Designer Jason Wu on the importance of looking at the past and why he made up his own superstitions

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At just 36 years old, Jason Wu has accomplished more in his career than most fashion designers can hope to achieve in a lifetime.

By the time he was 18, the Taiwanese-born, New York-based fashion prodigy was the creative director of a line of designer dolls. In 2006, he launched his namesake line, and, in 2009, he rose to prominence as the visionary behind former First Lady Michelle Obama’s inaugural ball gown (he also designed her second inauguration look in 2013).

Countless more fans — Meghan Markle, the Duchess of Sussex, Julianne Moore, Diane Kruger, to name a few — and a fragrance launch later, Wu has now added the title of student mentor to his resume as part of a collaboration with Los Angeles’ Otis College of Art and Design and Santa Monica residents Mary and David Martin’s Madworkshop Foundation.


During a conversation with Los Angeles County Museum of Art’s Sharon Takeda at the museum’s Bing Theater on Oct. 26, Wu opened up on everything from his Otis master class focused on history and symbolism of women’s uniforms to his design process, career trajectory and his secret pre-runway-presentation superstition.

The aforementioned class kicked into full swing in September, when Takeda, LACMA’s senior curator and head of the department of costumes and textiles, opened up her archives to Wu and his 15 students for their first session.

We have to know our past before we create our future.

— Jason Wu, fashion designer

“We have to know our past before we create our future,” explained Wu, dressed in his signature head-to-toe black uniform. Together with his students, he examined 27 pieces from museum’s permanent collection, including designs by Junya Watanabe for Commes Des Garçons, Martin Margiela for Maison Margiela and the Hollywood costume designer known as Adrian.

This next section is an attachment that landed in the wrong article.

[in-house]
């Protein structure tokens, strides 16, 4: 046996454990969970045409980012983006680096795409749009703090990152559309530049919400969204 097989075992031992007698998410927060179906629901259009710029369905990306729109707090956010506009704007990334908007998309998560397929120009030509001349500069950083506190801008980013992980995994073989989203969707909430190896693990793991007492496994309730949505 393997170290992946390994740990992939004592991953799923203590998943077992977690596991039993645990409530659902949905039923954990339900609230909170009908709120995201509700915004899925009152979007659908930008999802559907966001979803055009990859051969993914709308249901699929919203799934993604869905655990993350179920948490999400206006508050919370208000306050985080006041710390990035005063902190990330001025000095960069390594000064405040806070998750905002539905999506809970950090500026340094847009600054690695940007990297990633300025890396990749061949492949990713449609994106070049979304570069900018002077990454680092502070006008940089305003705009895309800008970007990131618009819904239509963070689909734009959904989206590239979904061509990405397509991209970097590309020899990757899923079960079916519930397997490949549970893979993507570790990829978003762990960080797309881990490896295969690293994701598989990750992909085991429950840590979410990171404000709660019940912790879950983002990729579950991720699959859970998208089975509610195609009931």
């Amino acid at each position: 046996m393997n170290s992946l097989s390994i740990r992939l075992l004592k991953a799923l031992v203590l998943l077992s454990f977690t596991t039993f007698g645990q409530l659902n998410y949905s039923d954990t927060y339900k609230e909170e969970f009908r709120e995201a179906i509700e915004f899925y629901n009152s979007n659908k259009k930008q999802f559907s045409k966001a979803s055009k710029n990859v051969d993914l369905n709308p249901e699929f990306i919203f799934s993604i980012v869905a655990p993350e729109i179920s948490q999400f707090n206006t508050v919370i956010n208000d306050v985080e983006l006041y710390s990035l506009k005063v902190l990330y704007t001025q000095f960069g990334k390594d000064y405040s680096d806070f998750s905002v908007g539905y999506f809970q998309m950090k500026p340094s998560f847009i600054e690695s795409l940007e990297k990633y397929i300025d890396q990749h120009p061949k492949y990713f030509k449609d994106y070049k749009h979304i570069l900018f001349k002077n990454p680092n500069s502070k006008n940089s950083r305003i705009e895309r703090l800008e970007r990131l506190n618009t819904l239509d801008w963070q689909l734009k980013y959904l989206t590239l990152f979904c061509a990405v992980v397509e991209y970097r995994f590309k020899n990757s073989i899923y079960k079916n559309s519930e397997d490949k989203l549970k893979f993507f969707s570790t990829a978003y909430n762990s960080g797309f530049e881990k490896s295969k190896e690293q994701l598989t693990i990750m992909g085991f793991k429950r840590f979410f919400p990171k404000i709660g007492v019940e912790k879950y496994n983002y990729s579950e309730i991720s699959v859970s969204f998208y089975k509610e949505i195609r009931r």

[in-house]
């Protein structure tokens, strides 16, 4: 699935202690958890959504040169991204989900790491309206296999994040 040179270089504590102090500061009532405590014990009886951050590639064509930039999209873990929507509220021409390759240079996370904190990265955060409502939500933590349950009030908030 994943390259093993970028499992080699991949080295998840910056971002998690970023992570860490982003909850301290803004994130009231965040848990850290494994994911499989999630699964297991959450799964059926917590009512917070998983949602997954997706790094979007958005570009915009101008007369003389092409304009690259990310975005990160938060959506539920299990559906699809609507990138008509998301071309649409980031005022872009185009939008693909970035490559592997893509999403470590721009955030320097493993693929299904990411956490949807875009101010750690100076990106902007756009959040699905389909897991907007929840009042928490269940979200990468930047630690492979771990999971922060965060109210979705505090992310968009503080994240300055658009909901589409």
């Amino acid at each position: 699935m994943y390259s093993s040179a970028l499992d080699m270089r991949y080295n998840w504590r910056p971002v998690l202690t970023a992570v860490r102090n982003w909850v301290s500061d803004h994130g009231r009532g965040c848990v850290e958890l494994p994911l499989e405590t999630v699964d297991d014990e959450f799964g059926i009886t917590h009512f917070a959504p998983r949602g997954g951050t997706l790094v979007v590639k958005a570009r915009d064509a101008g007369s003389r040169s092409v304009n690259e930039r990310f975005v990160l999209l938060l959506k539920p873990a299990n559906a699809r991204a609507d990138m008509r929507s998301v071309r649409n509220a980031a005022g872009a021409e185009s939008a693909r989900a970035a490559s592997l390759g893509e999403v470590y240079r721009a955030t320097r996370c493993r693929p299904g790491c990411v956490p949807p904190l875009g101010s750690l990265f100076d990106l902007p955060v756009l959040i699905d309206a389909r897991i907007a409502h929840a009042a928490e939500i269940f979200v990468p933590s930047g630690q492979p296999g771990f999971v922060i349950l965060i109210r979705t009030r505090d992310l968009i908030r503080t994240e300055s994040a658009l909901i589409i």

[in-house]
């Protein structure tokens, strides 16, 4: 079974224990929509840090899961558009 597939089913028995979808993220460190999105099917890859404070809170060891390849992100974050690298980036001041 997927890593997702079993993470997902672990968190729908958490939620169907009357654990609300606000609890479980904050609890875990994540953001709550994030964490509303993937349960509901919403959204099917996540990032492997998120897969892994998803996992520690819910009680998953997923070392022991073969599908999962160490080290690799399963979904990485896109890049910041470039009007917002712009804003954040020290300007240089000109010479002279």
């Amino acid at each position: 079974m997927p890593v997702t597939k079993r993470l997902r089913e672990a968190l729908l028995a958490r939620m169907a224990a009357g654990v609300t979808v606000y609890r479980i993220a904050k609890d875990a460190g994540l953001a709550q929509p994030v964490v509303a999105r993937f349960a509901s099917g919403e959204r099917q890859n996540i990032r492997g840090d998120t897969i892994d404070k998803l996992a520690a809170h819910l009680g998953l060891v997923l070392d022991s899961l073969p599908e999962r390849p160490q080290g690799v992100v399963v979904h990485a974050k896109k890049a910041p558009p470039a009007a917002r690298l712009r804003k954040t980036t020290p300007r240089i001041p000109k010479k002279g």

Because of the digital age, “it doesn’t seem natural to go to the library to get the book or go to the costume institute and see the archive, or go to the exhibit and study the construction,” said Wu, who has been flying to Los Angeles from New York on a monthly basis to teach and do sketch reviews (the class will culminate in a runway show next May). “I wanted to take it back to where I started.”


Taking the easy way has never been Wu’s modus operandi, which was apparent throughout the evening. On the topic of his design process, the Parsons-educated Wu delved into everything from his incessant doodling (“It’s impossible for me to articulate my ideas until I draw them,” he said) to his constant obsession with fabrics (“I’m always developing fabrics, even before I think about developing a collection”). In addition to his longtime fascination with flowers, he also shared his love of feathers and his habit of sewing a feather into one garment in his shows for good luck. “Because I’m Chinese, I’m superstitious. I made up my own superstitions,” said Wu with a laugh. He also spoke of his formative years growing up in Taiwan, and credited his family for nurturing his talent and supporting his dreams early on.

Teaching at Otis isn’t the only thing keeping Wu busy as of late. In September, the designer unveiled a new logo and rebranded his main line to Jason Wu Collection, and the secondary line, formerly known as Jason Wu Grey, to Jason Wu. There’s also another fragrance on the horizon, not to mention a plus-size collaboration with Eloquii, set to debut this month.

Jason Wu at his fashion presentation during New York Fashion Week on Sept. 7, 2018, in New York.
(Slaven Vlasic / Getty Images)

In the audience were longtime fans and collaborators of the designer, including Jaime King and Camilla Belle, the latter of whom accompanied Wu to the Met Gala in 2010. Indeed, women in the public sphere have always been attracted to Wu’s work. It’s a phenomenon he chalks up in part to his ability to blend sophisticated elegance with modernity, he said in an interview prior to the event.

“I always say, ‘It’s great to dress people,’ but the best thing is to have the repeat business, the repeat client come,” he told Takeda. “It means you’ve done your job. You’ve made her feel beautiful, confident and herself.”


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